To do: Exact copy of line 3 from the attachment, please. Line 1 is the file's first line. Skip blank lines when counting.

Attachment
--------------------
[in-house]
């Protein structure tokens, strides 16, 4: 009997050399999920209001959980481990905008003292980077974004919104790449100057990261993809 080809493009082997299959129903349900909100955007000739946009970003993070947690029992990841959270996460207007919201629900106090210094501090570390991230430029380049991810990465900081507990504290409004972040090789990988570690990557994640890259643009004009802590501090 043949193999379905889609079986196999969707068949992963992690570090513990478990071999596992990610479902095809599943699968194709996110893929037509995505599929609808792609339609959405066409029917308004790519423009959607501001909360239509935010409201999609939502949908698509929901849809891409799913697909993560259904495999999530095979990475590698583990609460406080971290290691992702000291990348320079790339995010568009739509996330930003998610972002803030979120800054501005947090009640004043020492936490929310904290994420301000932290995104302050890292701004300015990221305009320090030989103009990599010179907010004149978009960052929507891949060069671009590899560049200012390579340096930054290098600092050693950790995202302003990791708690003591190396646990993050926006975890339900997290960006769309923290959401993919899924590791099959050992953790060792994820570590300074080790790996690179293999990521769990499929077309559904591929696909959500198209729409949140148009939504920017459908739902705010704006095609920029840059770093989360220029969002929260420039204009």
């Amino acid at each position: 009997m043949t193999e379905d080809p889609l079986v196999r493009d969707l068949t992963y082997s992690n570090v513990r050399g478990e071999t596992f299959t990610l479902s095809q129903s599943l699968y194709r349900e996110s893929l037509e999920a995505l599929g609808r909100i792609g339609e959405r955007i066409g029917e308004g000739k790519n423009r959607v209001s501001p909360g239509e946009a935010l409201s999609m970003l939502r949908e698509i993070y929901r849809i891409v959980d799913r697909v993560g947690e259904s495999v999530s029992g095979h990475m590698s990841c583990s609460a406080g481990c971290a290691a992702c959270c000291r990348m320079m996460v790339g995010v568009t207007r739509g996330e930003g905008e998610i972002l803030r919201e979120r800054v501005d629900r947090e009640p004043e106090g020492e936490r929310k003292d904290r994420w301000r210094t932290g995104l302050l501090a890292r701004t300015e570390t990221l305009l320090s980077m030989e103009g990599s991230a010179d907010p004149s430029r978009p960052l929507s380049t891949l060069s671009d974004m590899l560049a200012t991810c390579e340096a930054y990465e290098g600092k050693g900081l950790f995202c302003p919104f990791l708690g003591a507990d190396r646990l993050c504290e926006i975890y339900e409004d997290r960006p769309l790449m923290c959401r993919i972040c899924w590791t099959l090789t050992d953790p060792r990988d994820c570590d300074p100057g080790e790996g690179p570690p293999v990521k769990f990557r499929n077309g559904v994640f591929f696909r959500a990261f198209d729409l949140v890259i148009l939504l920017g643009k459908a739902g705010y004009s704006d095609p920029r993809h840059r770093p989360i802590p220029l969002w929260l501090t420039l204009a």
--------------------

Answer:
């Amino acid at each position: 009997m043949t193999e379905d080809p889609l079986v196999r493009d969707l068949t992963y082997s992690n570090v513990r050399g478990e071999t596992f299959t990610l479902s095809q129903s599943l699968y194709r349900e996110s893929l037509e999920a995505l599929g609808r909100i792609g339609e959405r955007i066409g029917e308004g000739k790519n423009r959607v209001s501001p909360g239509e946009a935010l409201s999609m970003l939502r949908e698509i993070y929901r849809i891409v959980d799913r697909v993560g947690e259904s495999v999530s029992g095979h990475m590698s990841c583990s609460a406080g481990c971290a290691a992702c959270c000291r990348m320079m996460v790339g995010v568009t207007r739509g996330e930003g905008e998610i972002l803030r919201e979120r800054v501005d629900r947090e009640p004043e106090g020492e936490r929310k003292d904290r994420w301000r210094t932290g995104l302050l501090a890292r701004t300015e570390t990221l305009l320090s980077m030989e103009g990599s991230a010179d907010p004149s430029r978009p960052l929507s380049t891949l060069s671009d974004m590899l560049a200012t991810c390579e340096a930054y990465e290098g600092k050693g900081l950790f995202c302003p919104f990791l708690g003591a507990d190396r646990l993050c504290e926006i975890y339900e409004d997290r960006p769309l790449m923290c959401r993919i972040c899924w590791t099959l090789t050992d953790p060792r990988d994820c570590d300074p100057g080790e790996g690179p570690p293999v990521k769990f990557r499929n077309g559904v994640f591929f696909r959500a990261f198209d729409l949140v890259i148009l939504l920017g643009k459908a739902g705010y004009s704006d095609p920029r993809h840059r770093p989360i802590p220029l969002w929260l501090t420039l204009a």